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5 Father’s Day activities for your socially-distanced reality

fathers day

Fathers day is rounding the corner and for those of us celebrating it, it looks like it will be another month of having to creatively celebrate things, particularly if you live in a COVID-19 hotspot. No one wants to expose their parents to coronavirus, especially if they are over 70, so for many of us, the Fathers Day activities will look a bit different this year once your gift-giving is out of the way.

If you're asking me, the binary can show itself out, so you'll find no such 'bro down with dad' advice here -  just good wholesome fun to show a parental or mentor figure in your life that you value quality time together. Below, are five sweet ways to celebrate with Dad.


Make something together

If you are able to safely be close to your father/father figure/parent, making something together is always a great way to spend quality time together with a reward at the end. My favourite thing to do with my dad is fold tortellini together, it takes forever if you are making a large batch, and once sent up, you can sit at the kitchen table and chat or listen to music together for hours.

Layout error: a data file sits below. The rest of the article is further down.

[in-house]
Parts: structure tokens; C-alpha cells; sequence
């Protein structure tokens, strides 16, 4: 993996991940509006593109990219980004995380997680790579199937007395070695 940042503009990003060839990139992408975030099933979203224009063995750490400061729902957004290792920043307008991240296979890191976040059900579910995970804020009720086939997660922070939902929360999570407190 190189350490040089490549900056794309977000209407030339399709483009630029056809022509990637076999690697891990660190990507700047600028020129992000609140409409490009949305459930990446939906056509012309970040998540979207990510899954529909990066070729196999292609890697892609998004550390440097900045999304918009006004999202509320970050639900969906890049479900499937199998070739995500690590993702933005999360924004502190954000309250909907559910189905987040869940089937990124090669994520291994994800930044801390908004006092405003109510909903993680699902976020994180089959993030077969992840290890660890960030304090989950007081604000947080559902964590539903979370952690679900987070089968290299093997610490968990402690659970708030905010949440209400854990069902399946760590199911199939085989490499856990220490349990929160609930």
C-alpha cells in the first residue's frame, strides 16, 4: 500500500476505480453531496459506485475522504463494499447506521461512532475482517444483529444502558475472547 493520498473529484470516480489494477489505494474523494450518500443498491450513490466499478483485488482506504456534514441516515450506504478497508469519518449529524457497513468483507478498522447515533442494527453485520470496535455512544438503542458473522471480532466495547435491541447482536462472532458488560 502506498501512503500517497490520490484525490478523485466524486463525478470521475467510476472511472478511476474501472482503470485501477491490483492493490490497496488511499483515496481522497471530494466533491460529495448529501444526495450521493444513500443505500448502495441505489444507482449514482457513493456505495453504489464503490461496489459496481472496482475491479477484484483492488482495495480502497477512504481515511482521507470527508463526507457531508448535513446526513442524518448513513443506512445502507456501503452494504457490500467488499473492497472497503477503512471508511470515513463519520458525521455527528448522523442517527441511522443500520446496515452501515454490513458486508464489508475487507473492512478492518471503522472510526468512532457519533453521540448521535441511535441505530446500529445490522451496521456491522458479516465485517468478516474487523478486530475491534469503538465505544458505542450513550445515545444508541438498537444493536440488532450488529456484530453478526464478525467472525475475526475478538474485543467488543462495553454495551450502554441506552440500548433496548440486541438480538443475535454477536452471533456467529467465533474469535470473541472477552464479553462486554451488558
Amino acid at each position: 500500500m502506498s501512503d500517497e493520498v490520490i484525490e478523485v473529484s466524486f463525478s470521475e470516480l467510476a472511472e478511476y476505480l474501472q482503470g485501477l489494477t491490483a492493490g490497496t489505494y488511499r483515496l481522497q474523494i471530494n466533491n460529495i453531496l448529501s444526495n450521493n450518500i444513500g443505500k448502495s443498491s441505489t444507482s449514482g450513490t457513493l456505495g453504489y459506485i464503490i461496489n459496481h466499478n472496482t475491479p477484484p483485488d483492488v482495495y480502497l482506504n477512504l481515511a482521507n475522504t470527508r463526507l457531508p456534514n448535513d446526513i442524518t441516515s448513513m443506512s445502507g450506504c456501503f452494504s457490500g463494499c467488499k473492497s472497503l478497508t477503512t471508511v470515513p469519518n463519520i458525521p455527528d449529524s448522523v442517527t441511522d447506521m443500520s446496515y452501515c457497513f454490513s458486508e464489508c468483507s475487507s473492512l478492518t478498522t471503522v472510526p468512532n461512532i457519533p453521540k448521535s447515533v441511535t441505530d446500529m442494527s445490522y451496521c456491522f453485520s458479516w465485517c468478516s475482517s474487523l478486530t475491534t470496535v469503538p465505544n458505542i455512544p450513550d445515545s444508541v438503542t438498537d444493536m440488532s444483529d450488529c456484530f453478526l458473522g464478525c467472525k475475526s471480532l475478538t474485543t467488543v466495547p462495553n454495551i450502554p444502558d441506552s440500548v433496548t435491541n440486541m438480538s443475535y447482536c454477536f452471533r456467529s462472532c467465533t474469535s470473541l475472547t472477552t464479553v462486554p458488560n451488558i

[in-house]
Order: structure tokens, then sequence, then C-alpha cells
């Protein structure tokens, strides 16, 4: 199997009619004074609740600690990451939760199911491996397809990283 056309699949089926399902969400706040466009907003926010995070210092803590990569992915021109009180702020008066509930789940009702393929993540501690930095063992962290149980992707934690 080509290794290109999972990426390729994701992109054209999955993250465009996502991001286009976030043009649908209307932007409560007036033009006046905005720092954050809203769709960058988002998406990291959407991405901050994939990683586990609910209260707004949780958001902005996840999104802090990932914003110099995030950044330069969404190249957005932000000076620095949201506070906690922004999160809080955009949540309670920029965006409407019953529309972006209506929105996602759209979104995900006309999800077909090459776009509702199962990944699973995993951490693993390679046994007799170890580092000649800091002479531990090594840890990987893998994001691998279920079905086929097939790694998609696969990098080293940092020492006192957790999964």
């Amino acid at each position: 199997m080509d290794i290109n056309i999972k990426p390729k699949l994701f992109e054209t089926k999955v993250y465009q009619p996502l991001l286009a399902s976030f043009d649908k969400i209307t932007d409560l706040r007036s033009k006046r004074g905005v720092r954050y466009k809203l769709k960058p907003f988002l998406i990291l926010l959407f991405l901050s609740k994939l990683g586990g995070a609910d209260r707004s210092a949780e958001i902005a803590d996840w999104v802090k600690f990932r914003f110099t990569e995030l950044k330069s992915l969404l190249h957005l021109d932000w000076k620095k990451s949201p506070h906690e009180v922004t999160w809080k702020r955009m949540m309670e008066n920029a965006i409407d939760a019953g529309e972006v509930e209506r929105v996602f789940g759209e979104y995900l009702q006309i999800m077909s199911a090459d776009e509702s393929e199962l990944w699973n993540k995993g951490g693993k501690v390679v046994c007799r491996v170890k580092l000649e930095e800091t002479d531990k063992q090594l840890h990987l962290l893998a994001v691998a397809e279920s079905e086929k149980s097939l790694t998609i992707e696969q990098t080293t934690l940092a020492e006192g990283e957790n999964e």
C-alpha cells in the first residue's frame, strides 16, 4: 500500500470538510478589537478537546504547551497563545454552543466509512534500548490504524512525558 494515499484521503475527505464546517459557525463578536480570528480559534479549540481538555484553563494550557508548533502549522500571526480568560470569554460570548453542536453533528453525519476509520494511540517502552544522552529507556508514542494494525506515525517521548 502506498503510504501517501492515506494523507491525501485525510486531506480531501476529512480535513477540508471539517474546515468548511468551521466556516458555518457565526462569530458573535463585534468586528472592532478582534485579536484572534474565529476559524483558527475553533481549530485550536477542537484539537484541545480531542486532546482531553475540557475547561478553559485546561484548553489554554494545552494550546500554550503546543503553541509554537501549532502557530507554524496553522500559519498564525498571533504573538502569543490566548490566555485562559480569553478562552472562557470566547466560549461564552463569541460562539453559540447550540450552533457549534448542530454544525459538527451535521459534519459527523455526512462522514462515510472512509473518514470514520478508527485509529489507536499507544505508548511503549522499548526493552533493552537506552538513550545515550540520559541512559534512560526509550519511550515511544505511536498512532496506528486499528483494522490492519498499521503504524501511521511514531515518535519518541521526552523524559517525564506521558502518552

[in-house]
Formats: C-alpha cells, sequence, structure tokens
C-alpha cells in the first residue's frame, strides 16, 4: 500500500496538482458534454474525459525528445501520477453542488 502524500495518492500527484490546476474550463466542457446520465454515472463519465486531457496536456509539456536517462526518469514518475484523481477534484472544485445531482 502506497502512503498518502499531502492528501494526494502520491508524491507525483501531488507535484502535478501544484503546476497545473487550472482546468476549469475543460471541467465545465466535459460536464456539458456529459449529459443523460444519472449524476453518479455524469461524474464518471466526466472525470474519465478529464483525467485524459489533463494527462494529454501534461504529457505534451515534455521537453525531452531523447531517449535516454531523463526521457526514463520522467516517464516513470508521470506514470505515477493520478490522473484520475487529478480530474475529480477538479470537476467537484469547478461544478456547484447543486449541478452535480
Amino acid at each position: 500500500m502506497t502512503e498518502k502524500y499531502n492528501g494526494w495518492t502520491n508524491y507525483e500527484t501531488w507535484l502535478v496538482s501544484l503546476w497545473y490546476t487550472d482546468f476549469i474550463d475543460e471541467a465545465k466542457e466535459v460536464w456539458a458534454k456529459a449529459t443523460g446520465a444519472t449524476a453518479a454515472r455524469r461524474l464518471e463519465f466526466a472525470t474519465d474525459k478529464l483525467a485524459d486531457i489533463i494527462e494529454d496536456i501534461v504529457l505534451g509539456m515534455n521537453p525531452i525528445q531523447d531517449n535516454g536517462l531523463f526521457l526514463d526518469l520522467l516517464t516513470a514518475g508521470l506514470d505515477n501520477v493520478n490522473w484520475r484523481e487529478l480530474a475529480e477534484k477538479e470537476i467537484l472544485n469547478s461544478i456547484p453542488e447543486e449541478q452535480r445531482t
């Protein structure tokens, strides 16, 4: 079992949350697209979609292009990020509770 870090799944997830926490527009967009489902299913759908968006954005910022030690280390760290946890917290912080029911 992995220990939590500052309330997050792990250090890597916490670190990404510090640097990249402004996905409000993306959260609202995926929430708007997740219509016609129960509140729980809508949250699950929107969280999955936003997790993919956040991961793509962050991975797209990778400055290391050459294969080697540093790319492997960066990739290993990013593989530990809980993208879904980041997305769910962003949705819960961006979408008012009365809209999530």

Have a virtual hang out

At this point, I'd rather walk a thousand miles with a pebble in my shoe than participate in another social Zoom, but for those of us who live far from their parents or it simply isn't safe to visit, it's sadly one of our only options. My advice to make it less dreaded for both parties is to agree on an activity you'll be doing together but on your own. AKA if you are going to make something, don't be yelling tips to each other only for your voices to be lost in the void, follow the instructions or recipe on your own, and chat quietly about the progress of each. Still sad, but kinda fun.


Take a class together

Again, if it is safe to physically hang/venture out, taking a class together where you can learn something new and spend quality time is always a sweet idea. Among my favourites are classes at The Pottery Shed, where you can do single sessions or reoccurring classes (which IMO is more wholesome) and learn to throw pots together. It's meditative and productive.


Send a letter

Not really an activity, but a gesture that often means more. If you can't be with your family this year, instead of sending a text, send a heartfelt letter showing how much said person means to you. When actions can't speak for you, let your words do the talking.


Do something outdoorsy

Not because men are better equipped for the outdoors, but because safely hanging out outside is less risky than chilling indoors amid a pandemic. This could include going for a socially distanced, lengthy walk, renting paddleboards or kayaks, having a picnic, or in my case, refurbishing your old chicken coop together and learning that drilling holes is actually something you have potential to go pro with.


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Image credit: @lennykravitz